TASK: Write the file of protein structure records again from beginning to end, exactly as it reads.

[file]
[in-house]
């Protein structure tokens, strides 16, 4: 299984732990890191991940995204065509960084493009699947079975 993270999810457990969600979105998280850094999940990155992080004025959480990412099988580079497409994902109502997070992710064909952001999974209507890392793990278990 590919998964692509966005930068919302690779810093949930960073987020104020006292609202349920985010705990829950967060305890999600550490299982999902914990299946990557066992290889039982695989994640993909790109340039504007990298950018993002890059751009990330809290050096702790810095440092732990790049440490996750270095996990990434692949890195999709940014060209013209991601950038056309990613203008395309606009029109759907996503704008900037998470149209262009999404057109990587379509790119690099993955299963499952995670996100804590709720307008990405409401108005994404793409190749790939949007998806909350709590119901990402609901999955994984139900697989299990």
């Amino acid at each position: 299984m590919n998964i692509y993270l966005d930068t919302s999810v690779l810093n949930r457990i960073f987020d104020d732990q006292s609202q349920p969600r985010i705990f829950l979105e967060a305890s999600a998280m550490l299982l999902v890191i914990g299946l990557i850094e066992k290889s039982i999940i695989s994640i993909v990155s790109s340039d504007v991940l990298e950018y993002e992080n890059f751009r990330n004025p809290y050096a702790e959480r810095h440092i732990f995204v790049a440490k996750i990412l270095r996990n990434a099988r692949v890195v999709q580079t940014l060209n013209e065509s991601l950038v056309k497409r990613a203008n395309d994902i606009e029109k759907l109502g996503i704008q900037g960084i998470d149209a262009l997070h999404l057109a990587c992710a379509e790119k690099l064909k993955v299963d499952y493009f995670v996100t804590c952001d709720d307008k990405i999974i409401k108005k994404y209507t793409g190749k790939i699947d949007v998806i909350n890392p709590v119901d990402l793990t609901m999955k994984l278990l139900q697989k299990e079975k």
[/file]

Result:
[in-house]
């Protein structure tokens, strides 16, 4: 299984732990890191991940995204065509960084493009699947079975 993270999810457990969600979105998280850094999940990155992080004025959480990412099988580079497409994902109502997070992710064909952001999974209507890392793990278990 590919998964692509966005930068919302690779810093949930960073987020104020006292609202349920985010705990829950967060305890999600550490299982999902914990299946990557066992290889039982695989994640993909790109340039504007990298950018993002890059751009990330809290050096702790810095440092732990790049440490996750270095996990990434692949890195999709940014060209013209991601950038056309990613203008395309606009029109759907996503704008900037998470149209262009999404057109990587379509790119690099993955299963499952995670996100804590709720307008990405409401108005994404793409190749790939949007998806909350709590119901990402609901999955994984139900697989299990």
């Amino acid at each position: 299984m590919n998964i692509y993270l966005d930068t919302s999810v690779l810093n949930r457990i960073f987020d104020d732990q006292s609202q349920p969600r985010i705990f829950l979105e967060a305890s999600a998280m550490l299982l999902v890191i914990g299946l990557i850094e066992k290889s039982i999940i695989s994640i993909v990155s790109s340039d504007v991940l990298e950018y993002e992080n890059f751009r990330n004025p809290y050096a702790e959480r810095h440092i732990f995204v790049a440490k996750i990412l270095r996990n990434a099988r692949v890195v999709q580079t940014l060209n013209e065509s991601l950038v056309k497409r990613a203008n395309d994902i606009e029109k759907l109502g996503i704008q900037g960084i998470d149209a262009l997070h999404l057109a990587c992710a379509e790119k690099l064909k993955v299963d499952y493009f995670v996100t804590c952001d709720d307008k990405i999974i409401k108005k994404y209507t793409g190749k790939i699947d949007v998806i909350n890392p709590v119901d990402l793990t609901m999955k994984l278990l139900q697989k299990e079975k």